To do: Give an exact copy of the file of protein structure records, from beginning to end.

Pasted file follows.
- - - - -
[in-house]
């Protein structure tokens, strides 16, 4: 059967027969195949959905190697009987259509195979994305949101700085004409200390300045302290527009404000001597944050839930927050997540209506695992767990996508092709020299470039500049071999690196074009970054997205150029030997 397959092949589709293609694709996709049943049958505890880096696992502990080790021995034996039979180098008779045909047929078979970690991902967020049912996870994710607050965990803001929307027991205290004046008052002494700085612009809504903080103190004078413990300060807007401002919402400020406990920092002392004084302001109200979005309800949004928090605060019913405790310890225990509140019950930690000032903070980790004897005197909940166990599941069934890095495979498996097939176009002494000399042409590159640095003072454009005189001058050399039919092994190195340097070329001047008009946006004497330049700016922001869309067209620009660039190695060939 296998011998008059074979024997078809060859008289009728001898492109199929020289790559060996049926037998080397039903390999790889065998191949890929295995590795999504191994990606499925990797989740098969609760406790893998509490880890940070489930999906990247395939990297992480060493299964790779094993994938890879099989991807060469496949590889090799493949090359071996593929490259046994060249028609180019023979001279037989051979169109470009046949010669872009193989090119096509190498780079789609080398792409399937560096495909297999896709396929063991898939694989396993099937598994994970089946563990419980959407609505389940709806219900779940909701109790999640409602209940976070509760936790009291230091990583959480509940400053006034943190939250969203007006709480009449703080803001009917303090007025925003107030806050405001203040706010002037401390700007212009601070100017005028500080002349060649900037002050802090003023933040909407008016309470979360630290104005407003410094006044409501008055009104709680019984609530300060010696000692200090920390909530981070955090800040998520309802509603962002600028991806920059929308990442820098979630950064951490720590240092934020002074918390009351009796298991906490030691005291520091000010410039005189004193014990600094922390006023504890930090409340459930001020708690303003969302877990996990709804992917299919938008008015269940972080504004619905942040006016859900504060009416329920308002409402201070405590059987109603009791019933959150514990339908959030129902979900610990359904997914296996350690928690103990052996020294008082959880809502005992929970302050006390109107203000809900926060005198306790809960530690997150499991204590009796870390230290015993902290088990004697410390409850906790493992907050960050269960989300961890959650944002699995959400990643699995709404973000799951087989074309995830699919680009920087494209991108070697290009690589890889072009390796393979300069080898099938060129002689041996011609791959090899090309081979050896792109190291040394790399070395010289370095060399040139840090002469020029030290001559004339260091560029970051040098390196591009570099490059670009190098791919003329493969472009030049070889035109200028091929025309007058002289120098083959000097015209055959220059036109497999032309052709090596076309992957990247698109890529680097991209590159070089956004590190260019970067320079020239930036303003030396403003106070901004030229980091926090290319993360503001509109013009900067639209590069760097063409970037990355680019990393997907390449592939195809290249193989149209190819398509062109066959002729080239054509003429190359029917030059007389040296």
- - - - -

[in-house]
């Protein structure tokens, strides 16, 4: 059967027969195949959905190697009987259509195979994305949101700085004409200390300045302290527009404000001597944050839930927050997540209506695992767990996508092709020299470039500049071999690196074009970054997205150029030997 397959092949589709293609694709996709049943049958505890880096696992502990080790021995034996039979180098008779045909047929078979970690991902967020049912996870994710607050965990803001929307027991205290004046008052002494700085612009809504903080103190004078413990300060807007401002919402400020406990920092002392004084302001109200979005309800949004928090605060019913405790310890225990509140019950930690000032903070980790004897005197909940166990599941069934890095495979498996097939176009002494000399042409590159640095003072454009005189001058050399039919092994190195340097070329001047008009946006004497330049700016922001869309067209620009660039190695060939 296998011998008059074979024997078809060859008289009728001898492109199929020289790559060996049926037998080397039903390999790889065998191949890929295995590795999504191994990606499925990797989740098969609760406790893998509490880890940070489930999906990247395939990297992480060493299964790779094993994938890879099989991807060469496949590889090799493949090359071996593929490259046994060249028609180019023979001279037989051979169109470009046949010669872009193989090119096509190498780079789609080398792409399937560096495909297999896709396929063991898939694989396993099937598994994970089946563990419980959407609505389940709806219900779940909701109790999640409602209940976070509760936790009291230091990583959480509940400053006034943190939250969203007006709480009449703080803001009917303090007025925003107030806050405001203040706010002037401390700007212009601070100017005028500080002349060649900037002050802090003023933040909407008016309470979360630290104005407003410094006044409501008055009104709680019984609530300060010696000692200090920390909530981070955090800040998520309802509603962002600028991806920059929308990442820098979630950064951490720590240092934020002074918390009351009796298991906490030691005291520091000010410039005189004193014990600094922390006023504890930090409340459930001020708690303003969302877990996990709804992917299919938008008015269940972080504004619905942040006016859900504060009416329920308002409402201070405590059987109603009791019933959150514990339908959030129902979900610990359904997914296996350690928690103990052996020294008082959880809502005992929970302050006390109107203000809900926060005198306790809960530690997150499991204590009796870390230290015993902290088990004697410390409850906790493992907050960050269960989300961890959650944002699995959400990643699995709404973000799951087989074309995830699919680009920087494209991108070697290009690589890889072009390796393979300069080898099938060129002689041996011609791959090899090309081979050896792109190291040394790399070395010289370095060399040139840090002469020029030290001559004339260091560029970051040098390196591009570099490059670009190098791919003329493969472009030049070889035109200028091929025309007058002289120098083959000097015209055959220059036109497999032309052709090596076309992957990247698109890529680097991209590159070089956004590190260019970067320079020239930036303003030396403003106070901004030229980091926090290319993360503001509109013009900067639209590069760097063409970037990355680019990393997907390449592939195809290249193989149209190819398509062109066959002729080239054509003429190359029917030059007389040296």